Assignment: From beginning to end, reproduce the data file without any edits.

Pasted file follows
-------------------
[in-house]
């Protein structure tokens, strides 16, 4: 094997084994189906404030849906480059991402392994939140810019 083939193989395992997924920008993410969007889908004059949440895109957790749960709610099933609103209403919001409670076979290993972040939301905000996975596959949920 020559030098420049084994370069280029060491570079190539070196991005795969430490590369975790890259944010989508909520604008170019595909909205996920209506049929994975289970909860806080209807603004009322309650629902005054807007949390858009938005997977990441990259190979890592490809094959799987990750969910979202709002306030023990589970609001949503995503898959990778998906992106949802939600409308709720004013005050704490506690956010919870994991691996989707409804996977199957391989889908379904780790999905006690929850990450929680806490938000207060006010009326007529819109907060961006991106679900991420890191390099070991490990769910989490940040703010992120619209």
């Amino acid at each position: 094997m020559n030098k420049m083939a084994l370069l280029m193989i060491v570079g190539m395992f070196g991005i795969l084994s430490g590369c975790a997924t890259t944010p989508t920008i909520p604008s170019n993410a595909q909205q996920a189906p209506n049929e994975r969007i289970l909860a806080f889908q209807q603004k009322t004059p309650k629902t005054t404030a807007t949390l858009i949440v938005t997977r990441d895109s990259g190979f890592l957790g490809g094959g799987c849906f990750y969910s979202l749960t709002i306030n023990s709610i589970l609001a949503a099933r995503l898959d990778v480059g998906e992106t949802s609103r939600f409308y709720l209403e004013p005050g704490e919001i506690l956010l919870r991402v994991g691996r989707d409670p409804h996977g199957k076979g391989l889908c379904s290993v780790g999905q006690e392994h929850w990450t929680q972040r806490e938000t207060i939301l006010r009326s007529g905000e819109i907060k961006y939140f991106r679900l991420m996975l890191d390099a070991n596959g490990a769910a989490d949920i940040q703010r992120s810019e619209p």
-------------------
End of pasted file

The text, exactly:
[in-house]
């Protein structure tokens, strides 16, 4: 094997084994189906404030849906480059991402392994939140810019 083939193989395992997924920008993410969007889908004059949440895109957790749960709610099933609103209403919001409670076979290993972040939301905000996975596959949920 020559030098420049084994370069280029060491570079190539070196991005795969430490590369975790890259944010989508909520604008170019595909909205996920209506049929994975289970909860806080209807603004009322309650629902005054807007949390858009938005997977990441990259190979890592490809094959799987990750969910979202709002306030023990589970609001949503995503898959990778998906992106949802939600409308709720004013005050704490506690956010919870994991691996989707409804996977199957391989889908379904780790999905006690929850990450929680806490938000207060006010009326007529819109907060961006991106679900991420890191390099070991490990769910989490940040703010992120619209």
């Amino acid at each position: 094997m020559n030098k420049m083939a084994l370069l280029m193989i060491v570079g190539m395992f070196g991005i795969l084994s430490g590369c975790a997924t890259t944010p989508t920008i909520p604008s170019n993410a595909q909205q996920a189906p209506n049929e994975r969007i289970l909860a806080f889908q209807q603004k009322t004059p309650k629902t005054t404030a807007t949390l858009i949440v938005t997977r990441d895109s990259g190979f890592l957790g490809g094959g799987c849906f990750y969910s979202l749960t709002i306030n023990s709610i589970l609001a949503a099933r995503l898959d990778v480059g998906e992106t949802s609103r939600f409308y709720l209403e004013p005050g704490e919001i506690l956010l919870r991402v994991g691996r989707d409670p409804h996977g199957k076979g391989l889908c379904s290993v780790g999905q006690e392994h929850w990450t929680q972040r806490e938000t207060i939301l006010r009326s007529g905000e819109i907060k961006y939140f991106r679900l991420m996975l890191d390099a070991n596959g490990a769910a989490d949920i940040q703010r992120s810019e619209p």